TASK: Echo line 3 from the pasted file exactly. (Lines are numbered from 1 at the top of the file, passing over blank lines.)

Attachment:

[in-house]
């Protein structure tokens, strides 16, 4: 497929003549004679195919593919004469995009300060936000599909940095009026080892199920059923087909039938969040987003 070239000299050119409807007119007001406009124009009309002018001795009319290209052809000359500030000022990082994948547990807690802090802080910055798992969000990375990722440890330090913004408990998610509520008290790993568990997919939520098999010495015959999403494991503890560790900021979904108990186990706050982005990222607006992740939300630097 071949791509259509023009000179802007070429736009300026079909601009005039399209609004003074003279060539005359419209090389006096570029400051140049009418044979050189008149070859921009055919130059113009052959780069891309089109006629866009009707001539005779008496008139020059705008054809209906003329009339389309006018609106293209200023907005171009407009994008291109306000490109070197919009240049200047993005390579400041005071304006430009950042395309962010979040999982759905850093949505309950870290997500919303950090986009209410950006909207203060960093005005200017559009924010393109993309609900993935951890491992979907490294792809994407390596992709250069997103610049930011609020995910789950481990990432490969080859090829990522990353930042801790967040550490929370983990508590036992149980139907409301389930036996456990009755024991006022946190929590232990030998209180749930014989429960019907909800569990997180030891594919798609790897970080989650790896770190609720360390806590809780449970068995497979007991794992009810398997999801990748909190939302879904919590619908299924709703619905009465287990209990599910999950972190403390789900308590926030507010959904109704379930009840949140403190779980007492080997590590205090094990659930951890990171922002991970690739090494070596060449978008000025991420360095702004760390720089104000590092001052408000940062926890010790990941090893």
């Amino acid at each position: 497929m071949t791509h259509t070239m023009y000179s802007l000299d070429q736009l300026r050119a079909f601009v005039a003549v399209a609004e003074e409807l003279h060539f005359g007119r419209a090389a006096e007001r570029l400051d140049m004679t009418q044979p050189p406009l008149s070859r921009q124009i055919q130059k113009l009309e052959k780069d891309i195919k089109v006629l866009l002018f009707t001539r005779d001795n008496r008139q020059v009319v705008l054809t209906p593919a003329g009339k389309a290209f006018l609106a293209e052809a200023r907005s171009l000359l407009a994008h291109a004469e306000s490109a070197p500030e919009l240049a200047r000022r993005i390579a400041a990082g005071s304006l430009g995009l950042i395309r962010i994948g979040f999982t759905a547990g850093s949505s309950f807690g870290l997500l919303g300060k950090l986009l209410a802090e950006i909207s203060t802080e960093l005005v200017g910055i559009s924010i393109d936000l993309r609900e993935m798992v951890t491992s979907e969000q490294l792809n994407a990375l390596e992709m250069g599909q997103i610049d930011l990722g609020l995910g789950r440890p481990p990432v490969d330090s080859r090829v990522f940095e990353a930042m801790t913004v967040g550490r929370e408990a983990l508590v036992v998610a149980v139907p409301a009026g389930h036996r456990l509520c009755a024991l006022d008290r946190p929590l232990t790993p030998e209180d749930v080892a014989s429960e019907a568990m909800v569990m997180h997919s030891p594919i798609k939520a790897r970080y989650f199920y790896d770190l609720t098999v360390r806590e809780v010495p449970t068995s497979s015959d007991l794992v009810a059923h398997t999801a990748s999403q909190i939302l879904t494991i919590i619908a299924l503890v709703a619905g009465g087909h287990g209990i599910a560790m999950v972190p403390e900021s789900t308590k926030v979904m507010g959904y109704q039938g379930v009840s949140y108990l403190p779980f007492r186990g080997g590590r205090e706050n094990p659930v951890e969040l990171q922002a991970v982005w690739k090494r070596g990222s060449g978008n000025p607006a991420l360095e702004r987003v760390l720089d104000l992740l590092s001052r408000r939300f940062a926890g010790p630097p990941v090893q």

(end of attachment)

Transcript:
């Amino acid at each position: 497929m071949t791509h259509t070239m023009y000179s802007l000299d070429q736009l300026r050119a079909f601009v005039a003549v399209a609004e003074e409807l003279h060539f005359g007119r419209a090389a006096e007001r570029l400051d140049m004679t009418q044979p050189p406009l008149s070859r921009q124009i055919q130059k113009l009309e052959k780069d891309i195919k089109v006629l866009l002018f009707t001539r005779d001795n008496r008139q020059v009319v705008l054809t209906p593919a003329g009339k389309a290209f006018l609106a293209e052809a200023r907005s171009l000359l407009a994008h291109a004469e306000s490109a070197p500030e919009l240049a200047r000022r993005i390579a400041a990082g005071s304006l430009g995009l950042i395309r962010i994948g979040f999982t759905a547990g850093s949505s309950f807690g870290l997500l919303g300060k950090l986009l209410a802090e950006i909207s203060t802080e960093l005005v200017g910055i559009s924010i393109d936000l993309r609900e993935m798992v951890t491992s979907e969000q490294l792809n994407a990375l390596e992709m250069g599909q997103i610049d930011l990722g609020l995910g789950r440890p481990p990432v490969d330090s080859r090829v990522f940095e990353a930042m801790t913004v967040g550490r929370e408990a983990l508590v036992v998610a149980v139907p409301a009026g389930h036996r456990l509520c009755a024991l006022d008290r946190p929590l232990t790993p030998e209180d749930v080892a014989s429960e019907a568990m909800v569990m997180h997919s030891p594919i798609k939520a790897r970080y989650f199920y790896d770190l609720t098999v360390r806590e809780v010495p449970t068995s497979s015959d007991l794992v009810a059923h398997t999801a990748s999403q909190i939302l879904t494991i919590i619908a299924l503890v709703a619905g009465g087909h287990g209990i599910a560790m999950v972190p403390e900021s789900t308590k926030v979904m507010g959904y109704q039938g379930v009840s949140y108990l403190p779980f007492r186990g080997g590590r205090e706050n094990p659930v951890e969040l990171q922002a991970v982005w690739k090494r070596g990222s060449g978008n000025p607006a991420l360095e702004r987003v760390l720089d104000l992740l590092s001052r408000r939300f940062a926890g010790p630097p990941v090893q």